At the January 21 hearing in the U.S. Supreme Court case Harris v. Quinn, Justice Sam Alito repeatedly grilled Service Employees International Union (SEIU) lawyer Paul Smith about whether it is permissible, under the First Amendment, for the government to force public employees to bankroll a private organization, e.g. a union, that they reasonably believe is harming them.
In one exchange, the justice cited the example, well grounded in reality, of a teacher union that opposes merit pay and any change in the tenure system, and a teacher who is not a union member and “disagrees completely with the union on these issues.”
Even though the teacher is not a union member, continued Alito, he “still has to pay a pretty hefty agency fee, maybe $700 a year. So the teacher is paying this money to the union to make an argument to the employer with which the teacher completely disagrees.”
Alito subsequently asked what Smith would say to such an employee.
The SEIU lawyer didn’t make any pretense that teachers and other types of public employees who oppose union officials’ workplace agenda nevertheless somehow “benefit,” on the whole, from having union bosses act as their monopoly-bargaining agents, and should therefore be forced to pay dues, or be fired.
Instead, Smith, invoking the very pro-Big Labor coercion U.S. Supreme Court precedent that Harris is challenging, insisted that the forced-dues “requirement is an appropriate thing which a public employer is allowed to impose” on employees who are harmed by the union as well as those who may be helped.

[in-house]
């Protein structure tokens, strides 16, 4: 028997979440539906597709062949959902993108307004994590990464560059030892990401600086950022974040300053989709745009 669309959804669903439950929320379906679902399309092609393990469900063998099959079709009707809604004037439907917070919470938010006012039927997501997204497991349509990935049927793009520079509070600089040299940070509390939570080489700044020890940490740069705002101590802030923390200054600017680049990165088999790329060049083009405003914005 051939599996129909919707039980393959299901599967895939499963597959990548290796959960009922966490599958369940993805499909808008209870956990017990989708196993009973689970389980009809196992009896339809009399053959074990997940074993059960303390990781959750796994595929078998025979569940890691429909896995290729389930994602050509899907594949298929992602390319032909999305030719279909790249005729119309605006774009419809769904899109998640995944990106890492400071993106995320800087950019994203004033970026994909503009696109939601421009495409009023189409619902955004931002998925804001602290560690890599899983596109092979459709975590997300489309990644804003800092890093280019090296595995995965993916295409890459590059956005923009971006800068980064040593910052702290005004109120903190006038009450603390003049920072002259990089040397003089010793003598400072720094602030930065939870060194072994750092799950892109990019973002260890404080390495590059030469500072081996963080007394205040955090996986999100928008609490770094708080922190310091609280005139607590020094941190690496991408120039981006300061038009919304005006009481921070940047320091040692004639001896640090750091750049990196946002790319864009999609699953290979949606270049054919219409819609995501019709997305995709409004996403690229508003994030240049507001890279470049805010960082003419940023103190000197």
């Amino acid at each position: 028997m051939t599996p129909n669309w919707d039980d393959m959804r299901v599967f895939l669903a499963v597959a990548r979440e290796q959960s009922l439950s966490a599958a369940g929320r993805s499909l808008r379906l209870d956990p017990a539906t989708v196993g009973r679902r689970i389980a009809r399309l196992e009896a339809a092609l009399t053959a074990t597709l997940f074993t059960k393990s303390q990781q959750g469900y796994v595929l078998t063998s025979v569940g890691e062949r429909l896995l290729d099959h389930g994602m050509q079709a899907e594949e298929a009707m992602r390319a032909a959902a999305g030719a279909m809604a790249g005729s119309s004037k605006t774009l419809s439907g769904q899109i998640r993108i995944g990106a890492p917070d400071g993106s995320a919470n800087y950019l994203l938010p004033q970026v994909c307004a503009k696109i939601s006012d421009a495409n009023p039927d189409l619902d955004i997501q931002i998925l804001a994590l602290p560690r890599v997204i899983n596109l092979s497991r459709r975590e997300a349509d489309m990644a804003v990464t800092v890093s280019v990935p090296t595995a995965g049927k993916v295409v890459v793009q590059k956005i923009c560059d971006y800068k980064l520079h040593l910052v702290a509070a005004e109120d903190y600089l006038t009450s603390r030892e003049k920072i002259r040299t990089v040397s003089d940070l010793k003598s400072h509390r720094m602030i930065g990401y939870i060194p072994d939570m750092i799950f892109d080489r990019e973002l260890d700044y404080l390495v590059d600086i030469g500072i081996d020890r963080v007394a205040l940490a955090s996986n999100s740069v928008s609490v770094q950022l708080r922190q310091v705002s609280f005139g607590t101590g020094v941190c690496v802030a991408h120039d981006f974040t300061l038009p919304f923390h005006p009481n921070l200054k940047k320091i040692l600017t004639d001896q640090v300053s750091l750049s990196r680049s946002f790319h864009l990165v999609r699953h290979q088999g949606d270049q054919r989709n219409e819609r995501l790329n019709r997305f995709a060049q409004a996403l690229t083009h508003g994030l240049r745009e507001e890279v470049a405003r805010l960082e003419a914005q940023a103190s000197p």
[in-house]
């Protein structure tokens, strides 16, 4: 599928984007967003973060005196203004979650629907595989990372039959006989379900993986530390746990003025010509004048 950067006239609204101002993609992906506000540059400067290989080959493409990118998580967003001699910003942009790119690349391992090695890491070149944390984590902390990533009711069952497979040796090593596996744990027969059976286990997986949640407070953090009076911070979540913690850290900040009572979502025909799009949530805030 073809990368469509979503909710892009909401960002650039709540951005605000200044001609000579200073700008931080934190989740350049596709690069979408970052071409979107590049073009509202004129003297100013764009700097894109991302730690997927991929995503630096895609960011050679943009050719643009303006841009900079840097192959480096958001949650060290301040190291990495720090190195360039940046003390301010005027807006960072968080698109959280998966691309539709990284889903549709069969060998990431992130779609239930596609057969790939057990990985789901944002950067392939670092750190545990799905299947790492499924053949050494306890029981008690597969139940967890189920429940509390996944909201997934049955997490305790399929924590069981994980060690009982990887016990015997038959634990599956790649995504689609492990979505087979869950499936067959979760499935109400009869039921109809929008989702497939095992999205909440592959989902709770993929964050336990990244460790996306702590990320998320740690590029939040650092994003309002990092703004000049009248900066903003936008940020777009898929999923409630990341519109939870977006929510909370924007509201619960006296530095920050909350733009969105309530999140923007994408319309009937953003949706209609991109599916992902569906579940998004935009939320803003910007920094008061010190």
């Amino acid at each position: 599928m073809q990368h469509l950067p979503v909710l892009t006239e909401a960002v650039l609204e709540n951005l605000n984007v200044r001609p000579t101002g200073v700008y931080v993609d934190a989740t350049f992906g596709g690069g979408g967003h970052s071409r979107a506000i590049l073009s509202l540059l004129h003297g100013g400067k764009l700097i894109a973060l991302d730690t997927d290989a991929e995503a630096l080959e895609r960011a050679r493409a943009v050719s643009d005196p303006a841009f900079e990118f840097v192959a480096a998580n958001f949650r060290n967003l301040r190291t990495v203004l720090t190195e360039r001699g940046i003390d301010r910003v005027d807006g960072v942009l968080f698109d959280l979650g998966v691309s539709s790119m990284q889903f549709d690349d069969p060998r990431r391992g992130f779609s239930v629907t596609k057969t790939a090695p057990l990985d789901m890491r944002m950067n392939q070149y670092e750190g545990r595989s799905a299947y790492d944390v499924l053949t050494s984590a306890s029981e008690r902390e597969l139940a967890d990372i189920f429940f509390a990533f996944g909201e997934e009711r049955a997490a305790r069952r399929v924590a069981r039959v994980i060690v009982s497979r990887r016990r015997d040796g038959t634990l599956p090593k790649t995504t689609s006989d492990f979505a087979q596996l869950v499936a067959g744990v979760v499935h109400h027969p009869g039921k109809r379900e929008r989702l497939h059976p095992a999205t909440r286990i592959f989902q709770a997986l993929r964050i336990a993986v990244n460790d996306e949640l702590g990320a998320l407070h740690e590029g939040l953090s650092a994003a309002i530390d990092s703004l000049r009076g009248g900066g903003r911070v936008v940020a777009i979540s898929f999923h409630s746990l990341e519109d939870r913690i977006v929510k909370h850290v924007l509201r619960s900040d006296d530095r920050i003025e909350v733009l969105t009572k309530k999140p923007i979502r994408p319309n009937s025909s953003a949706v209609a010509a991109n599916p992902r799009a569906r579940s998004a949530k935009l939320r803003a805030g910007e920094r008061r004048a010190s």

Smith’s claim that it is his clients’ constitutional prerogative to force, with the government’s help, employees to pay fees for detrimental union “representation” was, to say the least, noteworthy. But in an extremely slanted commentary about the Harris case this week, Midwestern columnist Bill Knight manages completely to ignore the key question of whether Smith’s claim is correct. (The entire column is available at the link below.)
Instead, Knight simply pretends that the Harris plaintiffs, National Right to Work Legal Defense Foundation attorney Bill Messenger, who represented the plaintiffs at the hearing and is their chief counsel, the respondents, and Smith all agree that employees who don’t want a union and haven’t joined it, but are subject to its “exclusive” bargaining authority, invariably “benefit” thereby.
Not even Smith was willing to defend Big Labor’s far-fetched “all workers benefit” theory when he was presented with evidence to the contrary by Alito. So how can Knight or any other apologist for compulsory unionism now dare to invoke this theory?
It is Knight’s right to oppose the Harris plaintiffs and to dislike the Right to Work Foundation and its sister organization, the National Right to Work Committee. But he owes it to his readers to mount a better defense for his perspective than mere invocation of a highly dubious theory that even the union lawyer opposing Harris was unprepared to endorse.